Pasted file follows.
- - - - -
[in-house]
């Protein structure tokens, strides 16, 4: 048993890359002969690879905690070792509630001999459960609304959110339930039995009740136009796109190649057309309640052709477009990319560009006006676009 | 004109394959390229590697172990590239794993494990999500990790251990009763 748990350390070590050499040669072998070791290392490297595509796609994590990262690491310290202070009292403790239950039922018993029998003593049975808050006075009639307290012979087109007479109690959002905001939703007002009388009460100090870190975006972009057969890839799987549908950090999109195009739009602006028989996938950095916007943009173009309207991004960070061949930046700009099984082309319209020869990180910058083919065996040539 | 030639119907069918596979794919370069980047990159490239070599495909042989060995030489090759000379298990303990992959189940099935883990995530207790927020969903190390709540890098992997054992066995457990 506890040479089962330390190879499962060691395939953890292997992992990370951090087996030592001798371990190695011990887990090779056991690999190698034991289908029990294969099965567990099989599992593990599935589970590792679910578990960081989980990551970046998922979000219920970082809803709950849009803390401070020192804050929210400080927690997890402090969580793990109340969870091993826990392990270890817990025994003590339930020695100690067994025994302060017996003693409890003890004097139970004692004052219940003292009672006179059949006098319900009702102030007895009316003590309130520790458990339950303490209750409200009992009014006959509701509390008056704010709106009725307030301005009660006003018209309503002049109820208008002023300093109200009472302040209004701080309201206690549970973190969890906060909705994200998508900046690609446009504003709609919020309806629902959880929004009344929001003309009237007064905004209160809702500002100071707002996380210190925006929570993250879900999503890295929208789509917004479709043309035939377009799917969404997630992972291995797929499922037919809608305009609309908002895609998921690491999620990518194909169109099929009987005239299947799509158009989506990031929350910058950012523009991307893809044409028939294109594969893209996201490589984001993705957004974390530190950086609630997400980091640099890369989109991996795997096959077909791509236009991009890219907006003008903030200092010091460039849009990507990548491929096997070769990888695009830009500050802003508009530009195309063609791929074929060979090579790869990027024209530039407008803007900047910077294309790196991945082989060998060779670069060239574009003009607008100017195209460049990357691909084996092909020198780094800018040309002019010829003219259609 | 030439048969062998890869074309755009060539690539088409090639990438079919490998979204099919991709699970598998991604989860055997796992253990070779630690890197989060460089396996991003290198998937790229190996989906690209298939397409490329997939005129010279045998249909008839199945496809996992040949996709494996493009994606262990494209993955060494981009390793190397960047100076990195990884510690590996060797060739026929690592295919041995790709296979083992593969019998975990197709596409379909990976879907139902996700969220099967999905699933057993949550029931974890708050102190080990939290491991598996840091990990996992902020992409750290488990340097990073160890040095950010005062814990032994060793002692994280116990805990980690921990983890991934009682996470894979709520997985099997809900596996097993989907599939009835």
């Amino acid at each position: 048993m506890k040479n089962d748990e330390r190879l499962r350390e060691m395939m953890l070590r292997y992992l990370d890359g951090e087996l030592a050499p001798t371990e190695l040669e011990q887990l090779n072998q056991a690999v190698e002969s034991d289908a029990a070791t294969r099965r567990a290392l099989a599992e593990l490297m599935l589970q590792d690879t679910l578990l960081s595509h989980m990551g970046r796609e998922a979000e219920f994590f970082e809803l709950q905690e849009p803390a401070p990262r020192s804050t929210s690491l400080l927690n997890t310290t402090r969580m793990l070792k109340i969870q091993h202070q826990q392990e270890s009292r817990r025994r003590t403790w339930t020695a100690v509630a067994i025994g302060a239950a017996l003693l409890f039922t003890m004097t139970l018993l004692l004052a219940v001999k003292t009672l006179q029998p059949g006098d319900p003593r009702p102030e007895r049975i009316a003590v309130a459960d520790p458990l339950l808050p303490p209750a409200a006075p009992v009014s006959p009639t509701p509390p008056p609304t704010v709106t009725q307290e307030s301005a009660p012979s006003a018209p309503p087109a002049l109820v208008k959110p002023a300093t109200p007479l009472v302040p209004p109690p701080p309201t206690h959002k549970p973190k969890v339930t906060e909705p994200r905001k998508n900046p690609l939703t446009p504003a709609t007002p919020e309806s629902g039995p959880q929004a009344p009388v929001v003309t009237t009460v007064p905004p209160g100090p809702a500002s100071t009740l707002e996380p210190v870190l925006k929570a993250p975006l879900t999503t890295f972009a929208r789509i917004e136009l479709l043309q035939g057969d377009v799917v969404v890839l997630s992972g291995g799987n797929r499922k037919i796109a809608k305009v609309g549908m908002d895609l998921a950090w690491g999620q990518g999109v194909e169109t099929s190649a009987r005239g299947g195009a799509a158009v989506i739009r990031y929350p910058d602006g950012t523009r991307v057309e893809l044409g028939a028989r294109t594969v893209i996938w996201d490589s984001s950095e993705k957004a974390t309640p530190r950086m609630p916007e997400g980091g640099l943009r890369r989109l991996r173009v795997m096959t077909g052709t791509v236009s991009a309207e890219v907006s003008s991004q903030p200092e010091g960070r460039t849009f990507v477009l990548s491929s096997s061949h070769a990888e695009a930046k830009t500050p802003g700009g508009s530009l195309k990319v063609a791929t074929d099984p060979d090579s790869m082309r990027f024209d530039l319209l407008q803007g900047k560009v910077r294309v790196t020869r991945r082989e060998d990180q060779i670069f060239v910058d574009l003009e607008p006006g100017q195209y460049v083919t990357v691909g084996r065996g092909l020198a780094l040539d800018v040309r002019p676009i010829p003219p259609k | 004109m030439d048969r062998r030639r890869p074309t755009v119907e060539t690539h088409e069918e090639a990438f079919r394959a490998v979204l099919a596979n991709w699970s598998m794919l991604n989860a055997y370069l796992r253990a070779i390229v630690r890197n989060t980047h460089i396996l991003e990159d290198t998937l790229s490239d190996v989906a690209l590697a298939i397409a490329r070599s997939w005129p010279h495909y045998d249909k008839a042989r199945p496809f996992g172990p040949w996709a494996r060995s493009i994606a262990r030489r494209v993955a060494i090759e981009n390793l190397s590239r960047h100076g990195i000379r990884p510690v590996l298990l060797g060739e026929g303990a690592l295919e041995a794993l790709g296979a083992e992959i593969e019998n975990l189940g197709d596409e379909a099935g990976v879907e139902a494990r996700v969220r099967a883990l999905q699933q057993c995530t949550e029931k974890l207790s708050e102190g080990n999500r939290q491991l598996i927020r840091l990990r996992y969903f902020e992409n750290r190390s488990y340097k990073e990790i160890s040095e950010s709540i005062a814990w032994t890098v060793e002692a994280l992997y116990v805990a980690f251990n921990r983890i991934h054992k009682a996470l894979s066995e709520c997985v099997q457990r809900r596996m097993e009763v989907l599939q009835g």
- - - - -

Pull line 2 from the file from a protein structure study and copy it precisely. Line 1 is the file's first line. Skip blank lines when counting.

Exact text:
């Protein structure tokens, strides 16, 4: 048993890359002969690879905690070792509630001999459960609304959110339930039995009740136009796109190649057309309640052709477009990319560009006006676009 | 004109394959390229590697172990590239794993494990999500990790251990009763 748990350390070590050499040669072998070791290392490297595509796609994590990262690491310290202070009292403790239950039922018993029998003593049975808050006075009639307290012979087109007479109690959002905001939703007002009388009460100090870190975006972009057969890839799987549908950090999109195009739009602006028989996938950095916007943009173009309207991004960070061949930046700009099984082309319209020869990180910058083919065996040539 | 030639119907069918596979794919370069980047990159490239070599495909042989060995030489090759000379298990303990992959189940099935883990995530207790927020969903190390709540890098992997054992066995457990 506890040479089962330390190879499962060691395939953890292997992992990370951090087996030592001798371990190695011990887990090779056991690999190698034991289908029990294969099965567990099989599992593990599935589970590792679910578990960081989980990551970046998922979000219920970082809803709950849009803390401070020192804050929210400080927690997890402090969580793990109340969870091993826990392990270890817990025994003590339930020695100690067994025994302060017996003693409890003890004097139970004692004052219940003292009672006179059949006098319900009702102030007895009316003590309130520790458990339950303490209750409200009992009014006959509701509390008056704010709106009725307030301005009660006003018209309503002049109820208008002023300093109200009472302040209004701080309201206690549970973190969890906060909705994200998508900046690609446009504003709609919020309806629902959880929004009344929001003309009237007064905004209160809702500002100071707002996380210190925006929570993250879900999503890295929208789509917004479709043309035939377009799917969404997630992972291995797929499922037919809608305009609309908002895609998921690491999620990518194909169109099929009987005239299947799509158009989506990031929350910058950012523009991307893809044409028939294109594969893209996201490589984001993705957004974390530190950086609630997400980091640099890369989109991996795997096959077909791509236009991009890219907006003008903030200092010091460039849009990507990548491929096997070769990888695009830009500050802003508009530009195309063609791929074929060979090579790869990027024209530039407008803007900047910077294309790196991945082989060998060779670069060239574009003009607008100017195209460049990357691909084996092909020198780094800018040309002019010829003219259609 | 030439048969062998890869074309755009060539690539088409090639990438079919490998979204099919991709699970598998991604989860055997796992253990070779630690890197989060460089396996991003290198998937790229190996989906690209298939397409490329997939005129010279045998249909008839199945496809996992040949996709494996493009994606262990494209993955060494981009390793190397960047100076990195990884510690590996060797060739026929690592295919041995790709296979083992593969019998975990197709596409379909990976879907139902996700969220099967999905699933057993949550029931974890708050102190080990939290491991598996840091990990996992902020992409750290488990340097990073160890040095950010005062814990032994060793002692994280116990805990980690921990983890991934009682996470894979709520997985099997809900596996097993989907599939009835």